Truth pluralism as it has mostly been discussed in the literature is the idea that truth consists of different things in different regions of discourse. For example, sometimes but not always it amounts to correspondence. This idea might at least at first sound decidedly unattractive. Of course, in some sense the truth of the claim that 2+2=4 consists of something different from the truth of the claim that roses are red, but that's just a matter of 2+2's being 4 being different from roses' being red. Truth doesn't come into it. Compare existence and identity. Pluralism about existence and pluralism about identity sound at first like equally obvious non-starters. Perhaps the existence of numbers is different from the existence of roses. But that's just a matter of numbers and roses being different; existence itself need not be held to have a nature that manifests in different ways in different cases. Similar remarks arguably apply to identity pluralism.
But truth pluralism has gotten a lot of positive attention since Crispin Wright (1992), where the idea was introduced into the contemporary literature. Michael Lynch (2009) provides a prominent book-length defense of the view. And separately, pluralism about existence, "ontological pluralism", has been developed by Kris McDaniel (e.g., 2009) and Jason Turner (2010). Given that one may expect some concerns in both cases to be parallel, it is actually striking that ontological pluralism gets no mention at all in the present volume. However, readers interested in the connection between truth pluralism and ontological pluralism can consult later works by some of the authors involved: Nikolaj Pedersen's (2014), and Aaron Cotnoir and Douglas Edwards' (forthcoming).
Most of the contributions to the present volume concern pluralism as described, Wright-Lynch pluralism as I will call it henceforth. The contributions by Lynch and Crispin Wright themselves, Marian David, Pedersen and Cory Wright, and Edwards concern how best to construe Wright-Lynch pluralism. The contributions by Pascal Engel and Julian Dodd are critical of the view. Some contributions focus on slightly different kinds of pluralism. Gila Sher as well as Robert Barnard and Terence Horgan defend a different kind of pluralist view: truth is always correspondence with reality, but correspondence in turn comes in many forms. Further, JC Beall and Max Kölbel both defend the view that truth is pluralist in the sense that whereas some truth predicates are deflationary, others are not fully deflationary. Richard Fumerton defends a correspondence theory and does not explicitly engage with Wright-Lynch pluralism, but his criticisms of alternatives to the correspondence theory apply, mutatis mutandis, to this pluralism as well. Cotnoir discusses the semantic paradoxes, and argues that pluralism of roughly the Wright-Lynch variety provides a new, promising take on them. I return to Cotnoir below. Dorothy Grover discusses another kind of pluralism: the view that there is no complete description of the world but instead "our different descriptions provide a necessary variety of perspectives on the world" (p. 239). Simon Blackburn primarily discusses the supposed problem that deflationists about truth have accommodating the principle that to assert is to present as true.
This volume presents the state of the art when it comes to truth pluralism. In addition, it also contains contributions to other debates relating to truth, for example concerning deflationist and correspondence theories of truth, and concerning truth as a norm of assertion and belief. The contributions vary somewhat in quality and rigor, but not more than is to be expected in an edited volume; and there are enough high-quality contributions to make this an overall good collection.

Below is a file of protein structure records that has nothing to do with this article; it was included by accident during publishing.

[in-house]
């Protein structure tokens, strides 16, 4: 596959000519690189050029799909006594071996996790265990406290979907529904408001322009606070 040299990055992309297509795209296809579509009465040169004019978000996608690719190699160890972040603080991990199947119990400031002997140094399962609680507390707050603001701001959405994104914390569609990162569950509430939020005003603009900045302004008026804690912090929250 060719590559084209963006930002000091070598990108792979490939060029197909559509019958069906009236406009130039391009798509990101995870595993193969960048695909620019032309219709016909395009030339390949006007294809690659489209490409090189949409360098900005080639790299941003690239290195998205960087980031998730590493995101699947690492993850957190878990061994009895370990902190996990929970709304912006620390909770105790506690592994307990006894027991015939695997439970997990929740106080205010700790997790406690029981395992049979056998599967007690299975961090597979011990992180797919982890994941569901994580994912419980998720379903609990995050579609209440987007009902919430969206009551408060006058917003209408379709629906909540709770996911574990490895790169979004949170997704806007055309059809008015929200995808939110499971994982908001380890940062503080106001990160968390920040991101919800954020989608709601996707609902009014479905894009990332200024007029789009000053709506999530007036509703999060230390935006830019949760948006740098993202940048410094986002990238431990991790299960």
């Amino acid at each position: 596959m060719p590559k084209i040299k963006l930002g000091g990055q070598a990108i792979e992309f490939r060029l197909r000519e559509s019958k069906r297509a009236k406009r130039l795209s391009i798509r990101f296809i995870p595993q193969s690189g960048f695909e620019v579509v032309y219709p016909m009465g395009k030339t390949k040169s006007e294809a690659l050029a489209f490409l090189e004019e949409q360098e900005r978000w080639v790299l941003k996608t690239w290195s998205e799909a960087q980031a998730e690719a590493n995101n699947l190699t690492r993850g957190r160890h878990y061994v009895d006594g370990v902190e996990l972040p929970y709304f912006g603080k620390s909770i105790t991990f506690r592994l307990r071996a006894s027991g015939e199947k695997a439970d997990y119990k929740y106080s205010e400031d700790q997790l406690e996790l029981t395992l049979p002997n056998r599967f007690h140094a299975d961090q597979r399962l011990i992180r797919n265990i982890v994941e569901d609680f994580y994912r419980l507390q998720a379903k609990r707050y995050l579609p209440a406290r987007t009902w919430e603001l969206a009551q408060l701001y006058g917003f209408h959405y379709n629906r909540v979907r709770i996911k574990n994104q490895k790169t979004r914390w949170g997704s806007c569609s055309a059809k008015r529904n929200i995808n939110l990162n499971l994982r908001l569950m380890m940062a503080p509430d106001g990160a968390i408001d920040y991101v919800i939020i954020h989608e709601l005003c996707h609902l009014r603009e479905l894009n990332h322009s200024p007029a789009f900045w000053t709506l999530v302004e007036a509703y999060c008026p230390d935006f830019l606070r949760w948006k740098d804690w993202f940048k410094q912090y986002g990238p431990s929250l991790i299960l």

Strikingly, given the focus on Wright-Lynch pluralism, no contribution seeks to mount a positive defense of the view; insofar as motivations for the view are brought up they are either briefly summarized or brought up for criticism. Those contributions that are concerned in some way with defending Wright-Lynch pluralism, those by Lynch, Crispin Wright, Pedersen and Cory Wright, and Edwards, discuss either what is the most defensible version of this kind of view, or how to respond to problems for such a view.
Positive arguments for the view have of course been presented elsewhere. But it would have been nice to see the case for it further developed, especially since it is not obviously impressive. A main argument that Lynch (2009) gives for his pluralist view is that truth sometimes is correspondence but cannot always be. The argument that truth cannot always be correspondence is -- as already Nicholas Smith (2010) notes in a review of Lynch's book -- essentially an argument that a simple causal theory of reference cannot work across the board. The argument is compelling only if a correspondence theory is beholden to such a theory of reference. But a correspondence theorist may well say that a causal theory of reference is relevant only for determining which propositions sentences express; and a correspondence theory is a theory about something else, namely, what makes a true proposition true.
Wright's main argument for pluralism has had to do with the main theme of his (1992): that there are different "marks" of realism, and different discourses may conform to different subsets of these marks. In (1992), Wright spoke of this as involving different notions of truth being operative for these different discourses. But he didn't elaborate much, and it is easy to get the impression that pluralism about truth was an optional extra: if one preferred to, one could buy into Wright's idea of different marks of realism for different discourses without buying into pluralism about truth. (However, one main problem for pluralism about truth, that of how to deal with so-called mixed statements, is a problem for Wright's ideas even when these are divorced from pluralism about truth.)